Friday, October 31, 2014

Auschwitz-Birkenau (Oświęcim, Poland)

As we were planning our trip to Poland, we knew that we needed to include some historical sites related to WWII and the Holocaust, as these are significant aspects of Polish history.  Kraków itself escaped much of the bombing that flattened cities like Warsaw, allowing its medieval architecture to remain intact (as we saw in Old Town).  But it was just outside of Kraków, in Auschwitz-Birkenau, that the Nazis first experimented with the gas chambers that would become the "final solution."  The camps are now a memorial and museum; we put this on our must-see list of sights.  (We had hoped to see the Schindler Factory museum, as well, but didn't manage to find time to get there.)  We took a bus from Kraków to Oświęcim, a small town where former Polish army barracks became Auschwitz and where the Nazis built the Birkenau extermination camp, using the forced labor of those brought to the camps.

These birds greeted us as we arrived at Oświęcim to see the Auschwitz-Birkenau Memorial & Museum. I couldn't identify the species of bird, although they seemed vaguely pigeon-like. We had a quick bite to eat on the benches outside the museum, waving away bees, before we embarked on the four hour tour of the camps.

Thursday, October 30, 2014

Wieliczka Salt Mine (Poland)

Sculpture in the Chapel of St. Kinga in the Wieliczka Salt Mine

After exploring Old Town in Kraków, we took a bus trip out to see the Wieliczka Salt Mine.  The Wieliczka Salt Mine has been in operation from the 13th century (although at this point there is no salt being mined; miners work to maintain the structures of the mine). Legend has it that the salt in the mine was the dowry of Princess Kinga, who became the patron saint of salt miners. The mine is enormous -- 300 km over 9 levels (but the tours only include the upper three levels). The tour includes displays of how salt was mined as well as the amazing sculptures created from salt by the miners.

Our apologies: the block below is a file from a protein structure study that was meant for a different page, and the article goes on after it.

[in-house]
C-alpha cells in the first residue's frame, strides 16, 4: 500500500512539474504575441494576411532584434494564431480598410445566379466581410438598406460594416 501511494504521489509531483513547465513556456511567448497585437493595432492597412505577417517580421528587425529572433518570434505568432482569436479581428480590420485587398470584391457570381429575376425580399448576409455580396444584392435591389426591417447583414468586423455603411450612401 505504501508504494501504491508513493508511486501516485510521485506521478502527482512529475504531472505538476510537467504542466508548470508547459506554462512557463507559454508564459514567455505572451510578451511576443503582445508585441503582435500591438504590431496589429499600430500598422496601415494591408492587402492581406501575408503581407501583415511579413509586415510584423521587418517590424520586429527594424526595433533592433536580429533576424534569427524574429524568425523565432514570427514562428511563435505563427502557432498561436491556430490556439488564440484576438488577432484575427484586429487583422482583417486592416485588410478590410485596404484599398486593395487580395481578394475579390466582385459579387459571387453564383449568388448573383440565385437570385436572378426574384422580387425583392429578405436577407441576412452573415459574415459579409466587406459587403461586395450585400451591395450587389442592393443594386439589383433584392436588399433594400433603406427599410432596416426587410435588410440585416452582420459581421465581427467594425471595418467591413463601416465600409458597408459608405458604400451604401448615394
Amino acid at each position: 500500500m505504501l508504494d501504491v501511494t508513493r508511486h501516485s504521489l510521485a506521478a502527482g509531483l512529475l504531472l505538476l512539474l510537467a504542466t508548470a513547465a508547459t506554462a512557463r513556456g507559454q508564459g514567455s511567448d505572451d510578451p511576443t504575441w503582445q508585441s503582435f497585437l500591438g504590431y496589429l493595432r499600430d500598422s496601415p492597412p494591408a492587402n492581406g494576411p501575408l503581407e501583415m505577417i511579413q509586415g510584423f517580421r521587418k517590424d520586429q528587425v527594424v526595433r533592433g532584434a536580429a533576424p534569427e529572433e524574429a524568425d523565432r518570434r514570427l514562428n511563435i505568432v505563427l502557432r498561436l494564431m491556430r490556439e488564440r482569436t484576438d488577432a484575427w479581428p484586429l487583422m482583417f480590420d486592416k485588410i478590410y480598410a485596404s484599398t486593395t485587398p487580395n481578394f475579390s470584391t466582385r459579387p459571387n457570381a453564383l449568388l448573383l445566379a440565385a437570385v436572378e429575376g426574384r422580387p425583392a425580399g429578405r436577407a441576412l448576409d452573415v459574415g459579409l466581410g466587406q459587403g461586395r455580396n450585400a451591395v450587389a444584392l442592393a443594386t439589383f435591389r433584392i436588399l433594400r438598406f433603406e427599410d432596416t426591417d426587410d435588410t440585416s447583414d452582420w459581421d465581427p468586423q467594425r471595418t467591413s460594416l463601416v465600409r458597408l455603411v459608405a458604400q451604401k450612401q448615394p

The mine contains a number of chapels, but the St. Kinga chapel is the most impressive. It is a huge chamber, full of detailed sculptures and bas-reliefs made from rock salt (including a replica of The Last Supper and a statue of Pope John Paul II). The sculptures in this chapel were made over the course of 30 years by just a few of the miners in their spare time. The artistry is exquisite. You can see more of the sculptures here.  

Wednesday, October 29, 2014

Old Town (Kraków, Poland)

Singing group in the Maly Rynek in Kraków

Generally, my schedule revolves around the academic year, so if we take a vacation, we do so during the summer.  But this year, I'm on sabbatical (my first sabbatical ever), so we were able to take a trip in the fall.  We spent two weeks visiting Kraków in Poland and Prague in the Czech Republic.  (Note that this travelogue will not be precisely sequential, but rather thematic or by area -- we visited some areas more than once, so I'll sometimes use photos from different days of our trip in the same post.  You can click on the photos to enlarge them, if desired.)

Our visit to
Kraków coincided with the Kraków Film and Music Festival, so there were various performances, films, and booths set up in the Maly Rynek (small town square) and the Rynek Główny (main town square) in Old Town. The town squares had a festive atmosphere, even at night, which was quite delightful -- lots of vendors and food stalls, as well as performers.  The photo above shows one of the performing groups in the Maly Rynek, presumably singing traditional Polish music.